When I was younger, I thought being hyperaware of my body was just an unpleasant part of being alive. Thank goodness I was wrong. 

I first experienced being hyperaware of my body during my junior year of college. That was a notable year. For the first time ever, I had a room to myself. It was tiny, but it had four walls and a door I could close if I wanted to be alone.

I was majoring in music, and I’d often come back to my room after an early class, intent on starting a batch of oboe reeds or working on a paper. Perhaps my newfound solitude was giving me the space to notice my own inner experience more. Whatever the reason, the discomfort would start immediately.

My waistband might feel tight. I’d notice a tag scratching the back of my neck. If I had a turtleneck sweater on, I’d feel like it was choking me. My hands would feel too dry, or too sweaty. I could clip tags, loosen pants, change shirts, but no matter what I did, I still felt like I wanted to crawl out of my own skin.

Why was I suddenly hyperaware of my body sensations? And what could I have done about it? I wish I could go back and share my current knowledge with my 20-year-old self, answering her frightened questions about this phenomenon of bodily hyperawareness. I’d have begun by asking her a key question:

“Do you think you might be highly sensitive?”

When I was in college, Elaine Aron hadn’t yet named the trait of high sensitivity. But let’s pretend she had. I’d have asked my younger self what she knew about high sensitivity. If she knew little or nothing about it, I’d send her to take two self-tests: Dr. Aron’s original self-test, and a recent, more nuanced self-test designed by Dr. Michael Pluess and his colleagues and located on their excellent HSP research website, sensitivityresearch.com.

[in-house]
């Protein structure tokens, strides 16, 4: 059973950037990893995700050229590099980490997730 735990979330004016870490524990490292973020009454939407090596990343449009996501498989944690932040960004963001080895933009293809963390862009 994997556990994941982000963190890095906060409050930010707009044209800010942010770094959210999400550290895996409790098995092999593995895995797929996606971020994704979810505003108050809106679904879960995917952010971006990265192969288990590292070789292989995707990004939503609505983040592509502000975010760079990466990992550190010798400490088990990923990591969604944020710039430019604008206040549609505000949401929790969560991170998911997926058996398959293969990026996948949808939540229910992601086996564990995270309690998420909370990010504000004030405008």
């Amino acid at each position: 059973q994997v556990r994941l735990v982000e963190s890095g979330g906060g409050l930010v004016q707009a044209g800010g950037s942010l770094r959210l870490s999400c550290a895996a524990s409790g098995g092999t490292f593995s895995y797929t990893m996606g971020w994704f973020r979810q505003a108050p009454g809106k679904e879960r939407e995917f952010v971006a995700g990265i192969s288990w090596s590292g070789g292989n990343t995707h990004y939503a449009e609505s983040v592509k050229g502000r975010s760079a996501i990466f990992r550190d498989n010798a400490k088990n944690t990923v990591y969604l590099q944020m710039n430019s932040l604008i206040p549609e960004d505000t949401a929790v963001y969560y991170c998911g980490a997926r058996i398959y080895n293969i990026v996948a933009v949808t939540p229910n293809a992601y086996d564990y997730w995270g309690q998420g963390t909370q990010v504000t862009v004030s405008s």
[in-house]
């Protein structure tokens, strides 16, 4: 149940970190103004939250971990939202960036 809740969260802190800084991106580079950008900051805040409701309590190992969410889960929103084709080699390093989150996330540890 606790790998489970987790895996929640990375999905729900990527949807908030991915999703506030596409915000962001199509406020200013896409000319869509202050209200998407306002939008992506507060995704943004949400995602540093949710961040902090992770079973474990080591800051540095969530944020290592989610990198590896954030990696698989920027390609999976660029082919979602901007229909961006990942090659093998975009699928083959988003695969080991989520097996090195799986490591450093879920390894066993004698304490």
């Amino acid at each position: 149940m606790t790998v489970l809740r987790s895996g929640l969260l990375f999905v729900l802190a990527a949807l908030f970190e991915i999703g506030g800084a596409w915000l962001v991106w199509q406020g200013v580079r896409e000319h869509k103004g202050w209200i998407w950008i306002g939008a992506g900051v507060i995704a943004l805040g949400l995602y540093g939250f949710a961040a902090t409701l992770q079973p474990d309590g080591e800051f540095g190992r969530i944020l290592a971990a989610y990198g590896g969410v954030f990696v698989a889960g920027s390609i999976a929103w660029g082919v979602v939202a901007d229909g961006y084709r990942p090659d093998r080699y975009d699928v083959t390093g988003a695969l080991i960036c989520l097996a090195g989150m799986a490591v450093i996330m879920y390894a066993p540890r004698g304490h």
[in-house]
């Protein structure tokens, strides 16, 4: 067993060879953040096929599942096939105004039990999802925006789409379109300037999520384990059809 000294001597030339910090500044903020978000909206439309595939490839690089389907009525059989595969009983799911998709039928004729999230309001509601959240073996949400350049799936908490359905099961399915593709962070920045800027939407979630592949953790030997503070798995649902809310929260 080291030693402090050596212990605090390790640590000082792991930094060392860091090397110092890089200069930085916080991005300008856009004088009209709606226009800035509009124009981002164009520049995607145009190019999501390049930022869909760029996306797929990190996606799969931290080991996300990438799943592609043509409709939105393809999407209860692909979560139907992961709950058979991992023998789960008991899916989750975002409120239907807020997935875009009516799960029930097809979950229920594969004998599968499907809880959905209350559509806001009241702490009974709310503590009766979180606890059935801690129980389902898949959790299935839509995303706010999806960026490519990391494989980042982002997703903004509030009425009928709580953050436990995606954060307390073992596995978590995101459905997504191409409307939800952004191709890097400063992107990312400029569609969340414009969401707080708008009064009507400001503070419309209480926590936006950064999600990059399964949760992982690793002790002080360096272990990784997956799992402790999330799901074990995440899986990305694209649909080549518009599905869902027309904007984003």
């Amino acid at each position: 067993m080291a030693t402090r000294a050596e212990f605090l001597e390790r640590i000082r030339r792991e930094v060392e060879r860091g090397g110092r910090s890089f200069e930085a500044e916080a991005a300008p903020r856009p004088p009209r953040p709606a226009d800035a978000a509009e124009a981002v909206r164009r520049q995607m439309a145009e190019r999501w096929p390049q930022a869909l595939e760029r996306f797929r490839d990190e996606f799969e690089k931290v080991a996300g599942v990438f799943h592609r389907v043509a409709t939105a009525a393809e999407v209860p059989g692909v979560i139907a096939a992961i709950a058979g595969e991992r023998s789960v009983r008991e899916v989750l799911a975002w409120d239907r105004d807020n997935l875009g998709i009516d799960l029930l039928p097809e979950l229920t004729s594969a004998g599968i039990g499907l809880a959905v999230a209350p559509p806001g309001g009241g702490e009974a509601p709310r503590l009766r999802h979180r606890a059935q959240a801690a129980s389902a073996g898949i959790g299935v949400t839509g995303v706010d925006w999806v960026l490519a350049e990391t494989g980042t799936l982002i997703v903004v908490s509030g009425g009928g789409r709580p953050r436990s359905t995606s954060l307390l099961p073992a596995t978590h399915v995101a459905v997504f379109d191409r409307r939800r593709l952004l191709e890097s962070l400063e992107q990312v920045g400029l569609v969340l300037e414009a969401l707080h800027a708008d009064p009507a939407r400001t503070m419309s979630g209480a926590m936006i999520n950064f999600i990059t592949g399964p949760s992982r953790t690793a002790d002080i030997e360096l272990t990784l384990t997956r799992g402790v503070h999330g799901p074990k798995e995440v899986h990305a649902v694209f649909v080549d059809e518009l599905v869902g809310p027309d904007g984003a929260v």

The younger Emily would have answered “yes” to all the questions on Dr. Aron’s self-test. She was, emphatically, a highly sensitive person (HSP.) And she’d have scored a rarified “orchid” rating on the second self-test, putting her at the high end of the sensitivity continuum.

She might already have felt some relief taking these quizzes, learning that a number of her quirks were not weirdness or something wrong with her. She was simply an HSP, which accounted for (among many other characteristics) her insanely keen sense of smell, notable sensitivity to pain, intense emotions, and acute awareness of subtleties of mood, tone, and expression in herself and in other people.

With this new HSP framework of understanding, my younger self would have wondered, “Am I truly hyperaware of my body? Or is this just normal HSP awareness of subtlety? I would have recommended she explore these questions further by reading Dr. Aron’s book, The Highly Sensitive Person, and by browsing blogs like mine, which flesh out in more detail what day-to-day life feels like inside a sensitive body and mind.

Do some detective work

For my younger self, though, knowledge of the trait wouldn’t have been enough. I can hear her saying, “OK, I get that I’m built to be more sensitive to my body than many other people are. But this hyperawareness of my body is something more than that. It’s driving me crazy. I can’t get anything done when I feel this way.”

In other words, we still had more detective work to do. Our next step would have been to ask more questions: “When does this happen? Do you associate it with particular activities, or places, or situations, or people, or times of day? Or does it go on all the time?”